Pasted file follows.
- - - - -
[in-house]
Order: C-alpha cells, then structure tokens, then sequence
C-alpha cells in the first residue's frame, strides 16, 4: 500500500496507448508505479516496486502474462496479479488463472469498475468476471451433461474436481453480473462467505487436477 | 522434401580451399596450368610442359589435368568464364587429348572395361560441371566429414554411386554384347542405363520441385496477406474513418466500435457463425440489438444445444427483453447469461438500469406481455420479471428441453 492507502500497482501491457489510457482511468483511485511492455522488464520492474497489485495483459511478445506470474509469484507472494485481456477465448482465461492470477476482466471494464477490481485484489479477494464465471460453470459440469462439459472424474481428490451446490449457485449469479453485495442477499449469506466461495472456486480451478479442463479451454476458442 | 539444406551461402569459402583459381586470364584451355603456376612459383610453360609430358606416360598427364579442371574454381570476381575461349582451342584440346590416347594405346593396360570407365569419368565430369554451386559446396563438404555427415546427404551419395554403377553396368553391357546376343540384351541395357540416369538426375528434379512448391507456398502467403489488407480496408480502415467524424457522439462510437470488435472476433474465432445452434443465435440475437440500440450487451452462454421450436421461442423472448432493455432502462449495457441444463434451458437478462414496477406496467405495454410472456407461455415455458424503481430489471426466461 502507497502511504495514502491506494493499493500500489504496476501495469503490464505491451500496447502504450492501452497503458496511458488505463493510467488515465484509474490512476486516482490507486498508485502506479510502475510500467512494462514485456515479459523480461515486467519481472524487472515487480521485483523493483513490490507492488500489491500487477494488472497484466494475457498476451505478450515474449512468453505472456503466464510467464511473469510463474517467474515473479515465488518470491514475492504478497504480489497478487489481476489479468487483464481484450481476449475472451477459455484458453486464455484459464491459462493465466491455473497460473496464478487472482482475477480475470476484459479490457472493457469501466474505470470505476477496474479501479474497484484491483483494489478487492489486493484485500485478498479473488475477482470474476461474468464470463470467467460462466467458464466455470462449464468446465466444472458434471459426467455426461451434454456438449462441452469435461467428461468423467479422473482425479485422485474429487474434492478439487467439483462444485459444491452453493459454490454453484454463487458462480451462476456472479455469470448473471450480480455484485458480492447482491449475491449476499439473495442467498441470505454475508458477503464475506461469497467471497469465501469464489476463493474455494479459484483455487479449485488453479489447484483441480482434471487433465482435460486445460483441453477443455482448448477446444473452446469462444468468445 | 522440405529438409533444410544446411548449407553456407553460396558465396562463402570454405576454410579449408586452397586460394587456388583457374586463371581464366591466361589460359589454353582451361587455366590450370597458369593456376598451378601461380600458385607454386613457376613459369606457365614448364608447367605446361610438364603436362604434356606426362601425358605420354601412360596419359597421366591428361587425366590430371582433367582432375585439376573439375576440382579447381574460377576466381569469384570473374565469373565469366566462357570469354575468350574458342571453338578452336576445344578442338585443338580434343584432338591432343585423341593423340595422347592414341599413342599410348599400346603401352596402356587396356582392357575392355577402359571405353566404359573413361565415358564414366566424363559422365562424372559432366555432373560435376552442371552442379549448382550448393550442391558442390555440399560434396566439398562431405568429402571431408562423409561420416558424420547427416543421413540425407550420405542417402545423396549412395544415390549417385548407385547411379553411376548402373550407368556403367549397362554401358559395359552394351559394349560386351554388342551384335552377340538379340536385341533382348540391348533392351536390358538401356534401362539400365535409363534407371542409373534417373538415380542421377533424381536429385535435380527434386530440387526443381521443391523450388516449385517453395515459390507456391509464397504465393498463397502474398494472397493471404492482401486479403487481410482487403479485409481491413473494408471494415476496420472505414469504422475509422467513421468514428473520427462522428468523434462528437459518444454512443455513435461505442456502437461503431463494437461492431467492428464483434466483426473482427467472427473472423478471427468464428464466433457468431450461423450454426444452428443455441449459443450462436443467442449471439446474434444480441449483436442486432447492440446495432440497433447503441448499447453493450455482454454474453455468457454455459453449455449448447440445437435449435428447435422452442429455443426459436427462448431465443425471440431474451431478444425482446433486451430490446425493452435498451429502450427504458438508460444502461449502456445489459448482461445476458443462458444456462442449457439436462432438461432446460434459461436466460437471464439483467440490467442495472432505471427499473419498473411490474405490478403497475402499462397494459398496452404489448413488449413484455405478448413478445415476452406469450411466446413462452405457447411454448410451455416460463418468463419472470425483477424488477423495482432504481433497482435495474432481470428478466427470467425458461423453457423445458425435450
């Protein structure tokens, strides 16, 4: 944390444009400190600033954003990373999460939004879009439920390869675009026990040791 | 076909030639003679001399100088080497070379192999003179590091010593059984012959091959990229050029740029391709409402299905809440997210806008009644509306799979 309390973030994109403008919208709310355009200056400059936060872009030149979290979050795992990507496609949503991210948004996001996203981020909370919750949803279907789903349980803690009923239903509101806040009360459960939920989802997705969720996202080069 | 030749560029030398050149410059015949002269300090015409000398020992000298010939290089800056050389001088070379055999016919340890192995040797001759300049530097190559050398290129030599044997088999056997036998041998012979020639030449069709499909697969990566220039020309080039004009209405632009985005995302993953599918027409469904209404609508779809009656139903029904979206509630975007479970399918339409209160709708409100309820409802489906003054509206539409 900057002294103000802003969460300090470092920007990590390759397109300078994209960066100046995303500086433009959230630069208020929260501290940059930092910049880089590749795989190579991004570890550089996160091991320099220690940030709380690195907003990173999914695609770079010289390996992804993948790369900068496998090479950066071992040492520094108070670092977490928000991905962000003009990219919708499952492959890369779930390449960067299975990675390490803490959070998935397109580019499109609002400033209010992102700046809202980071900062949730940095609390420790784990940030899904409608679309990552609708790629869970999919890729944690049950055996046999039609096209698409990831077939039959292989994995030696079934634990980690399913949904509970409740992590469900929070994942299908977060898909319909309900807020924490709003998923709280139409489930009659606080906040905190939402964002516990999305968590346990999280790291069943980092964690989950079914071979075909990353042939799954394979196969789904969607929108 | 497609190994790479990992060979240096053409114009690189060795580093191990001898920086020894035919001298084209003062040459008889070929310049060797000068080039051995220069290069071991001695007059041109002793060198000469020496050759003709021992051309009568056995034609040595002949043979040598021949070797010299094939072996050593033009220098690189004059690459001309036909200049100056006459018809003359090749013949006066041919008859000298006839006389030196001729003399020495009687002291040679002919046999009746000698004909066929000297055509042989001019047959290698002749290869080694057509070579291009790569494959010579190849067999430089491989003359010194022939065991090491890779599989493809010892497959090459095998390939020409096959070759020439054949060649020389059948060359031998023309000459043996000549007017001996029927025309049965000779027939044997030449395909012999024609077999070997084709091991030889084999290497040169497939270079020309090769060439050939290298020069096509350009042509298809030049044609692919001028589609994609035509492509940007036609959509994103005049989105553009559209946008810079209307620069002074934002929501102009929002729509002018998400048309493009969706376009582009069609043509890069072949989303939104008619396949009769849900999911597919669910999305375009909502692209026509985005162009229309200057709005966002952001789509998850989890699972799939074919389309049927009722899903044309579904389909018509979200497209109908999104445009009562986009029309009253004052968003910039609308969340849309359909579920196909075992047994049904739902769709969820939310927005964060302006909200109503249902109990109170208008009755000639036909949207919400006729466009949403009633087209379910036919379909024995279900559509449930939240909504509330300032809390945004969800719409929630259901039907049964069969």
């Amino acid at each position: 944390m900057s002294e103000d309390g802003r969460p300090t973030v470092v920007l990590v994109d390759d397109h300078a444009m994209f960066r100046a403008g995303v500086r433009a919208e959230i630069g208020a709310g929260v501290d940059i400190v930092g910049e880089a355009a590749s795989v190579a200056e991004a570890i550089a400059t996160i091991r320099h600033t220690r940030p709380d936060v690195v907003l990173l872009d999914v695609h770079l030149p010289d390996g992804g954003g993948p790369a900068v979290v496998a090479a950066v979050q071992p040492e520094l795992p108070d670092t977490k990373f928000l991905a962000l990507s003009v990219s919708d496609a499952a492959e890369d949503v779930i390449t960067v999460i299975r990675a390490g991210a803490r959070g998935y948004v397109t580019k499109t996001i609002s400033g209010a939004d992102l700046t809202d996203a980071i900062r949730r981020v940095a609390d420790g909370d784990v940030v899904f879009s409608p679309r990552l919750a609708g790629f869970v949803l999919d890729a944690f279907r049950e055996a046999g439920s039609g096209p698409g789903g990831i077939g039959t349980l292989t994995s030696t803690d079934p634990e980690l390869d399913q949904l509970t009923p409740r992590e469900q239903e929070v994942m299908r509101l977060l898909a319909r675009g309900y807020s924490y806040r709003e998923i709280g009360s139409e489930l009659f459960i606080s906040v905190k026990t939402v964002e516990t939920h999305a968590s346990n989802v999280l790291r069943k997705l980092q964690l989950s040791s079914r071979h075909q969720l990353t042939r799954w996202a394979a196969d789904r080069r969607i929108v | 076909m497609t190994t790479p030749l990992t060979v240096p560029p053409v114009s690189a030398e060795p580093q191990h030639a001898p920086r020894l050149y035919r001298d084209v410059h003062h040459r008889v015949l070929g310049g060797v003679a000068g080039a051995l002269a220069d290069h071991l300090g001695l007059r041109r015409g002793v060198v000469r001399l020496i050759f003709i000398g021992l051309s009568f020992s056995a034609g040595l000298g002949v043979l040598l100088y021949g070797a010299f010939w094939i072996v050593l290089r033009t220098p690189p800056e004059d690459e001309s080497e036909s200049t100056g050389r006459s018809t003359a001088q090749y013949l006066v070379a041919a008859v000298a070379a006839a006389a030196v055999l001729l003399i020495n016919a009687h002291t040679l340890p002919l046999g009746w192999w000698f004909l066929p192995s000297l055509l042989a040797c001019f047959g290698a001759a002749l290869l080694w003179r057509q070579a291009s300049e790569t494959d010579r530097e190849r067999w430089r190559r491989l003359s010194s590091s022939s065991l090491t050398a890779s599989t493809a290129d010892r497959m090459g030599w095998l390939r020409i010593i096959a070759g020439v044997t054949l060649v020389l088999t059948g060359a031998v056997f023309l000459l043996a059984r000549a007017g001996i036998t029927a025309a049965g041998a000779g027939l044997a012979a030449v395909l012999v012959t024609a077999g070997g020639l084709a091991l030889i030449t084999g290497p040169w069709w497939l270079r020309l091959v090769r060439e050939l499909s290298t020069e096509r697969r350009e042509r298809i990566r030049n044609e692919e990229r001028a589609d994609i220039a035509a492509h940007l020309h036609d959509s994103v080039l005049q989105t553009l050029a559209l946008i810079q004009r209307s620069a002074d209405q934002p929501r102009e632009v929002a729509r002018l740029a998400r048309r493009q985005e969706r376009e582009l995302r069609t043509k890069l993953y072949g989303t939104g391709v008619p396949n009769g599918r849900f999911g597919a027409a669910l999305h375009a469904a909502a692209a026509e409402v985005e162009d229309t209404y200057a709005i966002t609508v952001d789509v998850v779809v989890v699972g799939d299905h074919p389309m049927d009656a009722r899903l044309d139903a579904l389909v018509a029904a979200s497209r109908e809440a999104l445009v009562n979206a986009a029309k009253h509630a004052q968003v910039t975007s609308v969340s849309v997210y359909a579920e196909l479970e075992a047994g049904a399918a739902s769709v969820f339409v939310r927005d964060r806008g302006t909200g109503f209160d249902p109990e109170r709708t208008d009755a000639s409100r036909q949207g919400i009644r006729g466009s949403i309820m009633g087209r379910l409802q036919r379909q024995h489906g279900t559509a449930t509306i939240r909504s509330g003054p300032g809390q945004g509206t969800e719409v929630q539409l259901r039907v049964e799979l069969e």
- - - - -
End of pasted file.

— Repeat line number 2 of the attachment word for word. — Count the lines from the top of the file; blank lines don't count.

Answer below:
Order: C-alpha cells, then structure tokens, then sequence